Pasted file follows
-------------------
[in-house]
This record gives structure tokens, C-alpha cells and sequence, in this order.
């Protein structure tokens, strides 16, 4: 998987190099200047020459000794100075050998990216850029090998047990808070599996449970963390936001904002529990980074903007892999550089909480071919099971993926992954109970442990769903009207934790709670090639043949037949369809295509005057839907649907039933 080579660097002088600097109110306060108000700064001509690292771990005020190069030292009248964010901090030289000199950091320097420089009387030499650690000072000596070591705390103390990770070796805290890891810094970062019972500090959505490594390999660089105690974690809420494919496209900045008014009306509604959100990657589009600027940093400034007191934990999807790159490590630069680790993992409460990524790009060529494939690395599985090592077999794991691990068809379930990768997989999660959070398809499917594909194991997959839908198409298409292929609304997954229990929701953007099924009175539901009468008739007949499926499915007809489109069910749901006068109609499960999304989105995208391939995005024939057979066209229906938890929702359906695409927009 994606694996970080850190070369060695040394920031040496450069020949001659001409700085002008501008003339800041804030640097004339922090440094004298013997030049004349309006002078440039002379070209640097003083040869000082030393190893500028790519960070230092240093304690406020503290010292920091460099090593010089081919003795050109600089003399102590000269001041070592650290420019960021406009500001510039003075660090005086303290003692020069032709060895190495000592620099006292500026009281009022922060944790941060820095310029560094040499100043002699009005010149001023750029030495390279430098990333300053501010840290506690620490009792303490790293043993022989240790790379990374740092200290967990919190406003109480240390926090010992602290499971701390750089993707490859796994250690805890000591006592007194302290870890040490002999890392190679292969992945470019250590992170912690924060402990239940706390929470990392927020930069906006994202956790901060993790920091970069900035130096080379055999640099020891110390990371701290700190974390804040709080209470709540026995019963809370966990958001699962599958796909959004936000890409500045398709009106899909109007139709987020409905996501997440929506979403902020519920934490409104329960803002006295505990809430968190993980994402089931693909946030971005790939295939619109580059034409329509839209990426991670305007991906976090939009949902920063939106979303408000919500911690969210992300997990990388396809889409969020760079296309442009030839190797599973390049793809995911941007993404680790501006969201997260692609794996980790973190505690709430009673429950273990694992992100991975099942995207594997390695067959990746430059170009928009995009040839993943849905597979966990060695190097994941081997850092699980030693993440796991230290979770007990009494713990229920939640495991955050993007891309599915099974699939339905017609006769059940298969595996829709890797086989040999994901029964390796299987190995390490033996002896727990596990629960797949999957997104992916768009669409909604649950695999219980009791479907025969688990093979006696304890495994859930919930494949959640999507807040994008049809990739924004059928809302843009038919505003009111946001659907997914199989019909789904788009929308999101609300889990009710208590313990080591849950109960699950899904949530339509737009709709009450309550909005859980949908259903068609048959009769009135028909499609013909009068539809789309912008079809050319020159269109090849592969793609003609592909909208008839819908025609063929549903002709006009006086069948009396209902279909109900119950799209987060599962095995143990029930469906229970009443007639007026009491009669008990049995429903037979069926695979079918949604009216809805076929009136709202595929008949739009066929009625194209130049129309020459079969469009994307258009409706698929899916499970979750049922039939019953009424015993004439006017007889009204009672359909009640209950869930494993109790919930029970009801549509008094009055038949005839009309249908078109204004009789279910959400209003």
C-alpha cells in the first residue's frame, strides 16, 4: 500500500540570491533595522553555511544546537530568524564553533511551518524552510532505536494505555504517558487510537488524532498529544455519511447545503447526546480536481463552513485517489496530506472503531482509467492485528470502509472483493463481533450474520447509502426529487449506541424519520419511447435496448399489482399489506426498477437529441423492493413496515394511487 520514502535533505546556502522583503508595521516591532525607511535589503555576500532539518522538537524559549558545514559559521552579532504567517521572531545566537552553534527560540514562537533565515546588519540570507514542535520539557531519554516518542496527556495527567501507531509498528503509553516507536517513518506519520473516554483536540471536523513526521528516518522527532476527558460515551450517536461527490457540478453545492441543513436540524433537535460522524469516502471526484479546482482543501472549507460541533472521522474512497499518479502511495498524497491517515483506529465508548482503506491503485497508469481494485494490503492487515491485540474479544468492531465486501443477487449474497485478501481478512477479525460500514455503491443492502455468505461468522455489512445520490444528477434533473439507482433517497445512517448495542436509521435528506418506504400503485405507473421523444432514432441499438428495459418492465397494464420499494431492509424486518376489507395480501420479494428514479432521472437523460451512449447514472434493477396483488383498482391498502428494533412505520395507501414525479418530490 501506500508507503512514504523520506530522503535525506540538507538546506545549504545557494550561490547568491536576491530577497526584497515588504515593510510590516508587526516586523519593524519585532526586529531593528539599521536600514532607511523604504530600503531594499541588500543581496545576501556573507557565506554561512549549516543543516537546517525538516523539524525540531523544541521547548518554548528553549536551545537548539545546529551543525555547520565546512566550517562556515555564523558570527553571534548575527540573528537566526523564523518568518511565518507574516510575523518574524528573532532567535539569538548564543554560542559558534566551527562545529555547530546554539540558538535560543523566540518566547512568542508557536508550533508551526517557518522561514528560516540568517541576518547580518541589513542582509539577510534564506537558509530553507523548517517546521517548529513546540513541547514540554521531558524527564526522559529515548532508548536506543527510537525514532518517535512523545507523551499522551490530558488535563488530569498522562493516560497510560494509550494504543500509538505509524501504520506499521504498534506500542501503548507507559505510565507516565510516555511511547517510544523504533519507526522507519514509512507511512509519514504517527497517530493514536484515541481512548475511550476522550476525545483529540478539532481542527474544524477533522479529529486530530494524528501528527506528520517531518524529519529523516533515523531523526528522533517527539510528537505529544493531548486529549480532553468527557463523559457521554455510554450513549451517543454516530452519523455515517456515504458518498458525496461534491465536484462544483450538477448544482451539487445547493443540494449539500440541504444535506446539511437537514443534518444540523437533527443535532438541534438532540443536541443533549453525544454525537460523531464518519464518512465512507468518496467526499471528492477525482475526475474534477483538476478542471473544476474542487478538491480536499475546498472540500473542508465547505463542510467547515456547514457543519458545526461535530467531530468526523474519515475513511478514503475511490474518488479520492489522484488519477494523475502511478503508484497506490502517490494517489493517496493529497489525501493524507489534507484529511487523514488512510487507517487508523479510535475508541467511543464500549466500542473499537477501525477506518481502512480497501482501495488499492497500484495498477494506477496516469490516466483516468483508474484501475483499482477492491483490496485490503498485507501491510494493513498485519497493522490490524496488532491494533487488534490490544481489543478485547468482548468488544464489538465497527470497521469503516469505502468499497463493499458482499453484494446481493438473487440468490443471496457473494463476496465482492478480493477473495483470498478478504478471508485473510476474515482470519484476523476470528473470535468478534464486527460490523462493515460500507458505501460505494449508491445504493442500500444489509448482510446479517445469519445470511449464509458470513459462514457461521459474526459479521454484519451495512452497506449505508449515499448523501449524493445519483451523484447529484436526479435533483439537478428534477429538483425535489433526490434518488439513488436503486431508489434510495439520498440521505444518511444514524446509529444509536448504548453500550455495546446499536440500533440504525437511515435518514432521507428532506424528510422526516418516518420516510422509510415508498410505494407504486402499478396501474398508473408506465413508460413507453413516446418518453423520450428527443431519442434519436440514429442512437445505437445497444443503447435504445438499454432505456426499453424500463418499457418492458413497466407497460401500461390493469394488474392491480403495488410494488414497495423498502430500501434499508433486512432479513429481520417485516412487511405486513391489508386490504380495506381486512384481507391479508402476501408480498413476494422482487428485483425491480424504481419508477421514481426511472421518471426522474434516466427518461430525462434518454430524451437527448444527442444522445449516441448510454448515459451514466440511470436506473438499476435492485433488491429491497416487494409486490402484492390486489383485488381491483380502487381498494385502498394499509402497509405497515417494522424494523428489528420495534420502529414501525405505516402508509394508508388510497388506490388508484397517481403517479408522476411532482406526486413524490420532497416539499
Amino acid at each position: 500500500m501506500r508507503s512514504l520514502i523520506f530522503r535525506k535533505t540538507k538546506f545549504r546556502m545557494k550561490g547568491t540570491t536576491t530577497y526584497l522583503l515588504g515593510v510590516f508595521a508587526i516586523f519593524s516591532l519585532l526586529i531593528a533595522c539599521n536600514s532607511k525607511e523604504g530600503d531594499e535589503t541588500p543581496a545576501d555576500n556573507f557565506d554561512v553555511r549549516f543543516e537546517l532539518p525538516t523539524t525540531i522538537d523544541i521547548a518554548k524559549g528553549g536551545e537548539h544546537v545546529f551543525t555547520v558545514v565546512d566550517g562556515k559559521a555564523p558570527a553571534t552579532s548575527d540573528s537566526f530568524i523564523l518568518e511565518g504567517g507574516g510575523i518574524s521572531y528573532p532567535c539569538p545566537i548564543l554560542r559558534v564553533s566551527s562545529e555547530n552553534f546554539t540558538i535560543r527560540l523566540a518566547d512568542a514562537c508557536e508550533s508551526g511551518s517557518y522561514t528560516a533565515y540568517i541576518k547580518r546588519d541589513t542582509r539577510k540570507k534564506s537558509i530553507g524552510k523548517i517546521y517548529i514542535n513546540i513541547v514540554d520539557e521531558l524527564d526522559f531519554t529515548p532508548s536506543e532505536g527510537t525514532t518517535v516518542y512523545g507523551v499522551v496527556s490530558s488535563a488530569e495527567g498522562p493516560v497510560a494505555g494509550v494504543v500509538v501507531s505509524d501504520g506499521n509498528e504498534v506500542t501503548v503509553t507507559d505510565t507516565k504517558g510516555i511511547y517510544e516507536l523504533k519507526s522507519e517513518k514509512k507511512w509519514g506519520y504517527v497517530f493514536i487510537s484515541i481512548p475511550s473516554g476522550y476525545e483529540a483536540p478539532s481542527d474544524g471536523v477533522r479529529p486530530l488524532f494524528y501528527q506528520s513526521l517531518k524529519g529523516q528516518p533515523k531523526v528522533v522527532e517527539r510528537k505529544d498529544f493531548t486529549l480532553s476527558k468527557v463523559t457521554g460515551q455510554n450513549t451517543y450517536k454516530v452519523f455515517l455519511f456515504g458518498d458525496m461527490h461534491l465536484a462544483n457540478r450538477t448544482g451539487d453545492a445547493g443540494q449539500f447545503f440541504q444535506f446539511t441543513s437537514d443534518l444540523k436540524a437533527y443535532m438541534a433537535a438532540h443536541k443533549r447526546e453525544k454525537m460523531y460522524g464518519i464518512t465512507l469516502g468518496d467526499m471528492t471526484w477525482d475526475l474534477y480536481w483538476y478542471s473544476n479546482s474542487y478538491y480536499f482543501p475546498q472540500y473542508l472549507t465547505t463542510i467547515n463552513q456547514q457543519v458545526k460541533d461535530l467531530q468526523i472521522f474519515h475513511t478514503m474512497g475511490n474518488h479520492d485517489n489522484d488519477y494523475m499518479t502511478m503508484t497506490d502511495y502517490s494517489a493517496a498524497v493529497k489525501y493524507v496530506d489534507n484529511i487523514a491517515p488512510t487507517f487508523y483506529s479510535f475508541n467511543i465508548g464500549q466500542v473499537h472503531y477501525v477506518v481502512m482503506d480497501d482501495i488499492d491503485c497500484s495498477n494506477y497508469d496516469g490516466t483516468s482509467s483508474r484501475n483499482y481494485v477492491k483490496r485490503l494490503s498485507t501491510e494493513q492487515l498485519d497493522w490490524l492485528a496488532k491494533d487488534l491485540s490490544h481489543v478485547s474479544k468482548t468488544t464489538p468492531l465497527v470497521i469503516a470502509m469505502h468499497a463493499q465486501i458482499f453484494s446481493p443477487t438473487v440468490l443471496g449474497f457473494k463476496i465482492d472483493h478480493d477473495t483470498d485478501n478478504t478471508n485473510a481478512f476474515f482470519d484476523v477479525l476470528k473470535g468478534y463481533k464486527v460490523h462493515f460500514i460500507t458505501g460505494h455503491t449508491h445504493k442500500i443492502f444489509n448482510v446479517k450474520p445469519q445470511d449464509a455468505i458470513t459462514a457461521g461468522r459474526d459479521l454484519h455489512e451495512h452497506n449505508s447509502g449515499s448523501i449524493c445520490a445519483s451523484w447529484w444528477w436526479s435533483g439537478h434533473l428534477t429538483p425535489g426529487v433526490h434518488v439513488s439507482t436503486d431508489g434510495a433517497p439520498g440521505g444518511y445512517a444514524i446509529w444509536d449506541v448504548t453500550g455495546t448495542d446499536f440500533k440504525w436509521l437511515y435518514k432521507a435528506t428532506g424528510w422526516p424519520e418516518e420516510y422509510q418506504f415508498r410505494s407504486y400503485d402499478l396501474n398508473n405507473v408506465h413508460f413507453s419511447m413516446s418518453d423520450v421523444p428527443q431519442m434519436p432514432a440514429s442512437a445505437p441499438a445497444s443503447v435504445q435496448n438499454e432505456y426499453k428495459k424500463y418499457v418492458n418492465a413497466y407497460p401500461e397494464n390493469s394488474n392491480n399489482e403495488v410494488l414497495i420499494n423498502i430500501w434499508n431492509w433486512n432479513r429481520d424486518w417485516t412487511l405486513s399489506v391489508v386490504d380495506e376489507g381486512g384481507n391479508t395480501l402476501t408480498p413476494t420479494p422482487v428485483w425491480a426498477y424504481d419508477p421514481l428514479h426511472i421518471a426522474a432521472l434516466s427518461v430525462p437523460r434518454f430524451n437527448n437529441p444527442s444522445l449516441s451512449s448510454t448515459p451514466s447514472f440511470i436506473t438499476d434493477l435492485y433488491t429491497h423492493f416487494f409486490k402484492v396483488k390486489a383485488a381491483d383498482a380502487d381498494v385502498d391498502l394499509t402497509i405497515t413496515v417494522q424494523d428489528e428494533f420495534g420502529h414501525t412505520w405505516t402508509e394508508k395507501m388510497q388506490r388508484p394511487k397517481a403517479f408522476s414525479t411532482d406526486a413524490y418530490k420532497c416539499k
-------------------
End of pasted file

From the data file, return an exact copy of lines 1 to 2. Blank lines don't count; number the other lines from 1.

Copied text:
[in-house]
This record gives structure tokens, C-alpha cells and sequence, in this order.